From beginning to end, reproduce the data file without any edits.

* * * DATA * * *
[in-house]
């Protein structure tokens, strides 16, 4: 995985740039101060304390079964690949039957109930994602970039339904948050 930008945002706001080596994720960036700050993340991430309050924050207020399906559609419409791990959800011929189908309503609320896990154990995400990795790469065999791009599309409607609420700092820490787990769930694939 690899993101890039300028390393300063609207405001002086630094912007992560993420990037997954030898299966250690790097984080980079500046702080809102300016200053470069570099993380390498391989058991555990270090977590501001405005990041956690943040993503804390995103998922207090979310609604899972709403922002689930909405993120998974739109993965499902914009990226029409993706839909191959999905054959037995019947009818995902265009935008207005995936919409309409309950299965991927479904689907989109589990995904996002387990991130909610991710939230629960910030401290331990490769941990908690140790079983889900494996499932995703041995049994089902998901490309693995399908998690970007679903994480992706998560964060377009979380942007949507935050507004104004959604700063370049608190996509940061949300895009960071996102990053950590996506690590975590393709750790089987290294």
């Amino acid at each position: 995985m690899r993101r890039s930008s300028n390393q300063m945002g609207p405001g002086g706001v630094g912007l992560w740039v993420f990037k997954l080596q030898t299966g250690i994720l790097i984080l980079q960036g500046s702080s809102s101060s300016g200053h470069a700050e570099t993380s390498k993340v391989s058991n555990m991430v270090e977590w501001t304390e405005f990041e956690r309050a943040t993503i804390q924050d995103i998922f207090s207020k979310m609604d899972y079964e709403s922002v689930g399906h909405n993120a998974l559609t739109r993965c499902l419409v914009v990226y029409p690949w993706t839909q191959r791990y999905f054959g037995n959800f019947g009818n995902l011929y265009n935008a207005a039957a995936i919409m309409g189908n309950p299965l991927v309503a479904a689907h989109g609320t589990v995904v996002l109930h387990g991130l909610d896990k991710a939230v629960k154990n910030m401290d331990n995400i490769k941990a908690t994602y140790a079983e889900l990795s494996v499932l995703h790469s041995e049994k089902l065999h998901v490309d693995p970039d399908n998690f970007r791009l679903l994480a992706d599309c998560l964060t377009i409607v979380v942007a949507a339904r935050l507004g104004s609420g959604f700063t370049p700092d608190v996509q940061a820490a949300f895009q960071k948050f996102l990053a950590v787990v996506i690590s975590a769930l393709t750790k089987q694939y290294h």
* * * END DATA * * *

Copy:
[in-house]
């Protein structure tokens, strides 16, 4: 995985740039101060304390079964690949039957109930994602970039339904948050 930008945002706001080596994720960036700050993340991430309050924050207020399906559609419409791990959800011929189908309503609320896990154990995400990795790469065999791009599309409607609420700092820490787990769930694939 690899993101890039300028390393300063609207405001002086630094912007992560993420990037997954030898299966250690790097984080980079500046702080809102300016200053470069570099993380390498391989058991555990270090977590501001405005990041956690943040993503804390995103998922207090979310609604899972709403922002689930909405993120998974739109993965499902914009990226029409993706839909191959999905054959037995019947009818995902265009935008207005995936919409309409309950299965991927479904689907989109589990995904996002387990991130909610991710939230629960910030401290331990490769941990908690140790079983889900494996499932995703041995049994089902998901490309693995399908998690970007679903994480992706998560964060377009979380942007949507935050507004104004959604700063370049608190996509940061949300895009960071996102990053950590996506690590975590393709750790089987290294």
């Amino acid at each position: 995985m690899r993101r890039s930008s300028n390393q300063m945002g609207p405001g002086g706001v630094g912007l992560w740039v993420f990037k997954l080596q030898t299966g250690i994720l790097i984080l980079q960036g500046s702080s809102s101060s300016g200053h470069a700050e570099t993380s390498k993340v391989s058991n555990m991430v270090e977590w501001t304390e405005f990041e956690r309050a943040t993503i804390q924050d995103i998922f207090s207020k979310m609604d899972y079964e709403s922002v689930g399906h909405n993120a998974l559609t739109r993965c499902l419409v914009v990226y029409p690949w993706t839909q191959r791990y999905f054959g037995n959800f019947g009818n995902l011929y265009n935008a207005a039957a995936i919409m309409g189908n309950p299965l991927v309503a479904a689907h989109g609320t589990v995904v996002l109930h387990g991130l909610d896990k991710a939230v629960k154990n910030m401290d331990n995400i490769k941990a908690t994602y140790a079983e889900l990795s494996v499932l995703h790469s041995e049994k089902l065999h998901v490309d693995p970039d399908n998690f970007r791009l679903l994480a992706d599309c998560l964060t377009i409607v979380v942007a949507a339904r935050l507004g104004s609420g959604f700063t370049p700092d608190v996509q940061a820490a949300f895009q960071k948050f996102l990053a950590v787990v996506i690590s975590a769930l393709t750790k089987q694939y290294h």